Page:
The goblin hides his face and keeps to himself, so as not to frighten anyone–but when he stumbles upon a suffering farm family, he helps ease their load by night, in secret. The goblin doesn’t realize that the family has seen his efforts until they offer their thanks in the best way they can.
Whew, it was hard to summarize this book without giving too much away. The Goblin and the Empty Chair is just the sort of evocative story I’d expect from this particular collaboration, and the perfect book to get me back into the swing of regular reviewing. The prose is masterful, simple and repetitive without being boring or babyish, with an air of mystery and a lot of subtlety; the art picks up all sorts of hints and cues from the text and brings them fully to life, while adding story of its own. A really good picturebook is a mixture of art and text that don’t tell the whole story when separated, and you’ve created a perfect example of that!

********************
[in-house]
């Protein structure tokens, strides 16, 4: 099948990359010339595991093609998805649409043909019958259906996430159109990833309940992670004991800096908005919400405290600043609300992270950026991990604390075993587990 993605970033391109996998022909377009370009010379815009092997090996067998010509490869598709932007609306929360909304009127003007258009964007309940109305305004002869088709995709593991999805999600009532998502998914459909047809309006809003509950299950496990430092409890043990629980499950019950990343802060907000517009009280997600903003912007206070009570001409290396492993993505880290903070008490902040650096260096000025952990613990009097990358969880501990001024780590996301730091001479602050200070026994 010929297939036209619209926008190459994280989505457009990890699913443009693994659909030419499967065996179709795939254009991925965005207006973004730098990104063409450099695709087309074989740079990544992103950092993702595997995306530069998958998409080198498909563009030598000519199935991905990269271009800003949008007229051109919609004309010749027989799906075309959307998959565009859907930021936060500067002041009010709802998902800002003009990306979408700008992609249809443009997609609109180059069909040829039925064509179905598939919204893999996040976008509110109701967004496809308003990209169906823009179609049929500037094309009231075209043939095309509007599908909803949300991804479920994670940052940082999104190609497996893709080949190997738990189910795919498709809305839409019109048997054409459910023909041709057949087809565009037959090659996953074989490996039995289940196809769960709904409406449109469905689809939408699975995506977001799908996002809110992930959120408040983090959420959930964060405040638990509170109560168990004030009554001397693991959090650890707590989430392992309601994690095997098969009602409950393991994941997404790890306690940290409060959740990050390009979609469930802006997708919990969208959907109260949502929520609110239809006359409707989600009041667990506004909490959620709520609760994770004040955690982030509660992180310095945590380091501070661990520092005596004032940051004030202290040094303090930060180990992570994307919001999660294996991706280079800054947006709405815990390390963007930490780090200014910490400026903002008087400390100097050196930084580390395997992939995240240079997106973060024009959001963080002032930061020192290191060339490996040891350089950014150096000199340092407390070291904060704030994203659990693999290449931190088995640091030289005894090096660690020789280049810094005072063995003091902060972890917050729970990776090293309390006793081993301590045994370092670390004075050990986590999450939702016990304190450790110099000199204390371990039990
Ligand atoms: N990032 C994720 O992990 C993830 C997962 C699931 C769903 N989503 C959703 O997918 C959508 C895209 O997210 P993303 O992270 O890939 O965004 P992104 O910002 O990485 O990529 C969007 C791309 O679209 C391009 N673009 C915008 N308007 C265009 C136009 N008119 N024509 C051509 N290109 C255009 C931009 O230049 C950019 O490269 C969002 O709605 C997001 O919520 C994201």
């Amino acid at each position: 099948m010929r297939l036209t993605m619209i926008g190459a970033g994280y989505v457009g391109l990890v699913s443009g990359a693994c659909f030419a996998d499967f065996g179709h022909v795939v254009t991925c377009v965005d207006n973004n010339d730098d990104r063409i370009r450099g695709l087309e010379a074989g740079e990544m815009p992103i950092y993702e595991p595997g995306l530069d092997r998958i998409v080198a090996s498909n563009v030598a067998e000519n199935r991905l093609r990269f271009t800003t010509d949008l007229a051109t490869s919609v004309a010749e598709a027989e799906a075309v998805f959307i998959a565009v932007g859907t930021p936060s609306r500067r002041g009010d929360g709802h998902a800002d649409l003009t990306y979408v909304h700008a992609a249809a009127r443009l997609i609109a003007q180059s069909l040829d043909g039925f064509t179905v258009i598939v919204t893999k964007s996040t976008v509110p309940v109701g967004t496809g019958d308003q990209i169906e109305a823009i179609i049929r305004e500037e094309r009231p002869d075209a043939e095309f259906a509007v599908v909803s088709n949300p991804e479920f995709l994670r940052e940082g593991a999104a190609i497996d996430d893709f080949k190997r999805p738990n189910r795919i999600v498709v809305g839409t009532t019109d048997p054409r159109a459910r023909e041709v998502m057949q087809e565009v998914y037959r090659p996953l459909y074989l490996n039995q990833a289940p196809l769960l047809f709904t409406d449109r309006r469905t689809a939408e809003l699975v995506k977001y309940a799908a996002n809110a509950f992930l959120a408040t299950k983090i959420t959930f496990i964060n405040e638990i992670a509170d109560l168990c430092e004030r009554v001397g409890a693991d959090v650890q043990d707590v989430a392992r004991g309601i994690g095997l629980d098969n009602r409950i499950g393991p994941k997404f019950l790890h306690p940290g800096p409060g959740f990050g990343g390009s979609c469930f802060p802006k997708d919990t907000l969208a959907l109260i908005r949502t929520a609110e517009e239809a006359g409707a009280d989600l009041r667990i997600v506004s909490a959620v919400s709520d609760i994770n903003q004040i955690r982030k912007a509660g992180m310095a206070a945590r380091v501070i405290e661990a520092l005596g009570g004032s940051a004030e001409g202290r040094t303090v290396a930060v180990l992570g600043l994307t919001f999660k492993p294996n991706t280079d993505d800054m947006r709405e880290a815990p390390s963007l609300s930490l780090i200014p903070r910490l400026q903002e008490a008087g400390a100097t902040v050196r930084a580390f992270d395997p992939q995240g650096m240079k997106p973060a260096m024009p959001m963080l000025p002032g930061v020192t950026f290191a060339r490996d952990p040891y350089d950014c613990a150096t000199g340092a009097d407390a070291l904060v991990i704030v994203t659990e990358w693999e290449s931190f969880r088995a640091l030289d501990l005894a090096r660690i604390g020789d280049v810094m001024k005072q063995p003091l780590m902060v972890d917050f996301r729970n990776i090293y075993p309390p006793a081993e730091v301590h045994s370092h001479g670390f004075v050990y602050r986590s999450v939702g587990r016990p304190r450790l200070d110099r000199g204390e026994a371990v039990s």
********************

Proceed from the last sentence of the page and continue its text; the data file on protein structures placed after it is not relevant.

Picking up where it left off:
Of course, it helps that I’m a sucker for stories about humble tragic heroes and human kindness, which is just what this one is, and I’m also a huge Dillon fan. The little girl reminds me pleasantly of Wise Child, and I love the little friezes along the tops of the illustrations, and the whole thing is just an achievement in visual/textual storytelling. You all rock my socks. Five stars!
Oh, and this reading of the book is just AWESOME–but I wish those great friezes were shown along with the main illustrations! This would have made a great Reading Rainbow book. (LeVar, I miss you on tv.)
Books this year: 99
Pages this year: 19,962